Determinants of income growth in metropolitan and nonmetropolitan labor markets

George W. Hammond, Eric C. Thompson

Research output: Contribution to journalArticlepeer-review

20 Scopus citations


This article analyzes determinants of growth across labor markets in the United States, using a production function approach based on four inputs: labor, manufacturing investment, human capital investment, and public capital investment. We find little role for public capital investment in growth, but that manufacturing investment spurred growth in nonmetropolitan areas, in contrast to metropolitan areas. We also find that human capital investment mattered more for metropolitan areas than for nonmetropolitan areas. Further, the presence of more colleges and universities, more household amenities, and lower tax rates are all found to have encouraged human capital accumulation in U.S. labor markets.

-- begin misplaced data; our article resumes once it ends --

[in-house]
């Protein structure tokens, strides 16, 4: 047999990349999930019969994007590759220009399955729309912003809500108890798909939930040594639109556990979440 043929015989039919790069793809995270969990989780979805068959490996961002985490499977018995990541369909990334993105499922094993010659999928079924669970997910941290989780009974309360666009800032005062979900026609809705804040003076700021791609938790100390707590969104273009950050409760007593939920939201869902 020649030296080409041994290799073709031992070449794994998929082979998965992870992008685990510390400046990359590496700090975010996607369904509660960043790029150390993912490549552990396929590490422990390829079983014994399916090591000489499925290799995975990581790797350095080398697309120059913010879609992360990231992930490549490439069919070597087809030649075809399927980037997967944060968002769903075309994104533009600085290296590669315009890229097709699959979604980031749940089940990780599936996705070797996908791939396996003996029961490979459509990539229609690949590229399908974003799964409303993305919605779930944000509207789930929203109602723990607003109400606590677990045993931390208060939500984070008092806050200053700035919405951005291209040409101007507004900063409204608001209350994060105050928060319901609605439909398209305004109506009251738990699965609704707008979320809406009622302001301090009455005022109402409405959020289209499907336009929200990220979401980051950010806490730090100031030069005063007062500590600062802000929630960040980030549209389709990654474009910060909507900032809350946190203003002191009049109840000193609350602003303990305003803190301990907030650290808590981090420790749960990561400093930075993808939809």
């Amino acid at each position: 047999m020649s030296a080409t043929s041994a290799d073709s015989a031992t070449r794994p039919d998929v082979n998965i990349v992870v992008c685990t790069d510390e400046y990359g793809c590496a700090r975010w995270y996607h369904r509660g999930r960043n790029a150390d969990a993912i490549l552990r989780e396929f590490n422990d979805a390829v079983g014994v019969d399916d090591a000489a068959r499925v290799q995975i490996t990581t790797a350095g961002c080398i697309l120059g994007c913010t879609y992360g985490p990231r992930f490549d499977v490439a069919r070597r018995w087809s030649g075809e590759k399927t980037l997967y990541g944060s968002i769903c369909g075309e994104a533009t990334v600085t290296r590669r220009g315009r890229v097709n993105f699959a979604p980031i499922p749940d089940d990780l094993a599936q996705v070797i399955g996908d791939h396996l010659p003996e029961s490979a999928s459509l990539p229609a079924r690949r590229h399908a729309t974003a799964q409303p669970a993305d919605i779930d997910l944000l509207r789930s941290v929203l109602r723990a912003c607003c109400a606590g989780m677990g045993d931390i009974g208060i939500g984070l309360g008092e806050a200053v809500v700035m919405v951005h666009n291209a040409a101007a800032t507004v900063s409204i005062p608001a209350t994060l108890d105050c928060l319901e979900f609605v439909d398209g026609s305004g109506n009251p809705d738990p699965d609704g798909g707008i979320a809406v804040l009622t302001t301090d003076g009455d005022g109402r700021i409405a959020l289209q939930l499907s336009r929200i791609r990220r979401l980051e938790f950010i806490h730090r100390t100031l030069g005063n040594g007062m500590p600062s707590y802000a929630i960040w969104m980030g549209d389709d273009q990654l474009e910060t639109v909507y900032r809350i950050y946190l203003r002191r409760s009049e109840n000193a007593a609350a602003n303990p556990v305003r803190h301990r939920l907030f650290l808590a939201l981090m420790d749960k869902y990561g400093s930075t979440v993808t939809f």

Original languageEnglish (US)
Pages (from-to)783-793
Number of pages11
JournalAmerican Journal of Agricultural Economics
Issue number3
StatePublished - Aug 2008


  • Constant-elasticity-of-substitution
  • Income growth
  • Metropolitan
  • Nonmetropolitan
  • Solow growth model

ASJC Scopus subject areas

  • Agricultural and Biological Sciences (miscellaneous)
  • Economics and Econometrics


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